Opinion: Warren Buffett will live forever, as researchers have cracked his code
|Date | 09-05-2018 - 10:08 AM||Article Type | Stock Markets||Region | United States|
CHAPEL HILL, N.C. (MarketWatch) — Berkshire Hathaway’s annual meeting last weekend highlighted Warren Buffett’s special touch as an investor.
But with each passing year, some investors wonder what will happen to Berkshire Hathaway’s BRK.B, -0.42% stock performance once the legendary investor, now 87 years old, is no longer at the helm of the company.
Fret not. And if the stock falls, you should buy.
I say this because of an academic study several years ago that, in effect, “broke” Buffett’s secret code. The study, titled “Buffett’s Alpha,” was written by three principals at AQR Capital Management, each of whom has strong academic credentials: Andrea Frazzini, David Kabiller and Lasse Pedersen. The study derived an investment formula that, if mechanically followed over Buffett’s five-decade career, would have replicated his fantastic returns.
The implication of this research is that continuing to perform well in a post-Buffett world is not as dependent on his undeniable, but inscrutable, wisdom and shrewd insight as some people think.
I hasten to say that this is not a criticism of Buffett. It’s quite a feat that it took researchers five decades to unlock his code, after all.
The proof of the pudding is in the eating, of course. Consider a December 2013 column I wrote, soon after the “Buffett’s Alpha” study began circulating widely in academic circles. In that column I mentioned a mutual fund that comes close to using the same formula that was derived by the study: the AQR Large-Cap Defensive Style Fund AUEIX, -0.16% Since that column appeared, the fund has produced almost the same return as Berkshire Hathaway, 13.7% annualized for the AQR fund, versus 13% for Berkshire Hathaway, according to FactSet.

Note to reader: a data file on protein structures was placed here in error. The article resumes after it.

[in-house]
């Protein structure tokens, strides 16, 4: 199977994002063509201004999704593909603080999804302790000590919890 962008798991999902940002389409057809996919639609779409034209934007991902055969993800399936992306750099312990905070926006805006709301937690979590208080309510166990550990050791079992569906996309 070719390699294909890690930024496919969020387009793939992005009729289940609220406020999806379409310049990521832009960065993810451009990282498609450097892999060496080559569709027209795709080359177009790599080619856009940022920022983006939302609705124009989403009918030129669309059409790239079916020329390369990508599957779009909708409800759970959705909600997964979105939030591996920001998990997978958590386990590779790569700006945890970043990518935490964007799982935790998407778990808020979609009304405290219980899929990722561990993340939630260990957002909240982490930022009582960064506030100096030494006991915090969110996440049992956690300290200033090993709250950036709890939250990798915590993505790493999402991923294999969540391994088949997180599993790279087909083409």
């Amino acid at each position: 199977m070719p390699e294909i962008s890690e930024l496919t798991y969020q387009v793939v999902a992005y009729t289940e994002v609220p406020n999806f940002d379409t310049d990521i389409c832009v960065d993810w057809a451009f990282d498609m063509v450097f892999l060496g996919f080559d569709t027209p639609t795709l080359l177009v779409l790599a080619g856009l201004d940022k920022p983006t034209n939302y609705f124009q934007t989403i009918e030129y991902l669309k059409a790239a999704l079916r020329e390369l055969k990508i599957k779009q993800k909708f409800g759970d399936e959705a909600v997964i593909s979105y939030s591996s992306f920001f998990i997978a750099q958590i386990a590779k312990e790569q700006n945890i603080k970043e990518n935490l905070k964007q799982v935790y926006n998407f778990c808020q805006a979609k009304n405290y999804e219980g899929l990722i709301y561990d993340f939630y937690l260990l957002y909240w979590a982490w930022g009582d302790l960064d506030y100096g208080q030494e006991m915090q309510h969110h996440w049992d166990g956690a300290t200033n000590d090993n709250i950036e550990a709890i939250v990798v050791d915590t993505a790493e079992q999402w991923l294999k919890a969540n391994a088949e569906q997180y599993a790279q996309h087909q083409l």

An ETF that focuses on at least some of the same criteria as the researchers outline is the iShares Edge MSCI USA Quality Factor ETF QUAL, +0.11% Since the date of my December 2013 column, it has performed nearly as well as Berkshire Hathaway’s stock, producing an 11.9% annualized return.
Both the AQR fund and the ETF, as well as Berkshire Hathaway stock, beat the S&P 500’s SPX, -0.03% 11.8% total return over the comparable period.
The formula that the researchers derived for replicating Buffett’s performance is complex, containing more than a dozen components. Readers interested in the specifics of the formula are encouraged to consult the study.
In general, though, the formula favors “cheap, safe stocks.” By this, the researchers mean stocks that have low price-to-book-value ratios, have exhibited below-average volatility, and are from companies whose profits have been growing at an above-average pace and that pay out a significant portion of their earnings as dividends.
Examples of stocks that currently are among the 25 largest holdings in both the AQR fund and the ETF are Johnson & Johnson JNJ, -0.79% and 3M Co. MMM, +0.74%